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let's say i create a valid transaction (offline without sending it, such as like this: http://brainwallet.org/#tx. let's call this "A"

a)before having sent A, can i get the transaction ID of A?

b)I wish to create a new offline Transaction (called B), using the outputs from A as inputs for B.Still, A has not been sent to the bitcoin network. Is this possible? For example, A sends money from account x to account y. B sends the same bitcoins sent from x to y, from y to z.

c) if part b) is possible, and I send A, then immediately send B to the bitcoin network. what would happen?

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before having sent A, can i get the transaction ID of A?

Yes, you can calculate the TXID without any connection to the network.

I wish to create a new offline Transaction (called B), using the outputs from A as inputs for B.Still, A has not been sent to the bitcoin network. Is this possible?

Yes, but there's a small technicality when working with nested unconfirmed transactions. If you build a large number of them on top of each other, and one of them is never confirmed, then the entire chain of transactions will disappear. That is to say, if you build A, B, and C, and A had an incorrect fee, none of the subsequent transactions will ever confirm and will eventually drop from the network.

That being said there's nothing stopping you from making chains of infinite lengths, they just have to be broadcast in order for the nodes to be able to see the previous inputs. If you make them out of order (C, A, B) they will likely be rejected.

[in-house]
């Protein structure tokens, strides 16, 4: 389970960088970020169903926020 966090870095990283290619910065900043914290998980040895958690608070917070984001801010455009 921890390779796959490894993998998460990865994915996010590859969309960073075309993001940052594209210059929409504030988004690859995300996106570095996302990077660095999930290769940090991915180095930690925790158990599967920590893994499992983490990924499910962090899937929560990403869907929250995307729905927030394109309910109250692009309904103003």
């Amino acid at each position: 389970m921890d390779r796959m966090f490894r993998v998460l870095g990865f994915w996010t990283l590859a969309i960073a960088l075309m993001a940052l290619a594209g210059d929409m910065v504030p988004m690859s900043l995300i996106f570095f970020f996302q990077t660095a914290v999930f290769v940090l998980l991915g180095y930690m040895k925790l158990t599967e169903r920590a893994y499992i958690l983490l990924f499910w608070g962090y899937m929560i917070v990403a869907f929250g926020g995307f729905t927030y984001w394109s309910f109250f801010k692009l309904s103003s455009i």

is possible, and I send A, then immediately send B to the bitcoin network. what would happen?

This is completely valid and a reasonably normal flow for some applications, it's not invalid or unrecommended if the fees for each input are properly paid.

  • Apologies. My original question made it seem as though I was asking if I could double-spend the same bitcoins, from the same account. I rephrased my original question b). For example: account x has 1 BTC. account y has 0 BTC. can i create offline transactions sending the 1 BTC from x to Y (transaction A). at the same time, create an offline transaction sending 1 BTC from y to z (the same 1 BTC from transaction A). and then send those both to the network. A, then B, but very fast – user10557 Dec 10 '13 at 13:43
  • My mistake entirely, I've updated the answer to match. – Anonymous Dec 10 '13 at 13:51
  • Let's say I submitted them in reverse order, but still in rapid succession. Would they still somehow "float around" long enough to get chained together. I guess my question is: roughly speaking, is a small time frame difference a cause for preventing chains of transactions from being processed? – user10557 Dec 10 '13 at 13:55
  • I wouldn't bet on that working, it might due to pure luck with the latency between nodes causing some of them to accept the chain, but it's most certainly something you don't want to rely upon. If you submit B and a node hasn't heard of A, then the node will reject it as B is trying to spend an output that doesn't exist to it yet. You can have a play with this on the testnet, if you're submitting the chain too fast you just won't see it on other nodes, testnet.btclook.com is good for watching them in real time. It's quite a good playground for testing behaviour like this. – Anonymous Dec 10 '13 at 14:01

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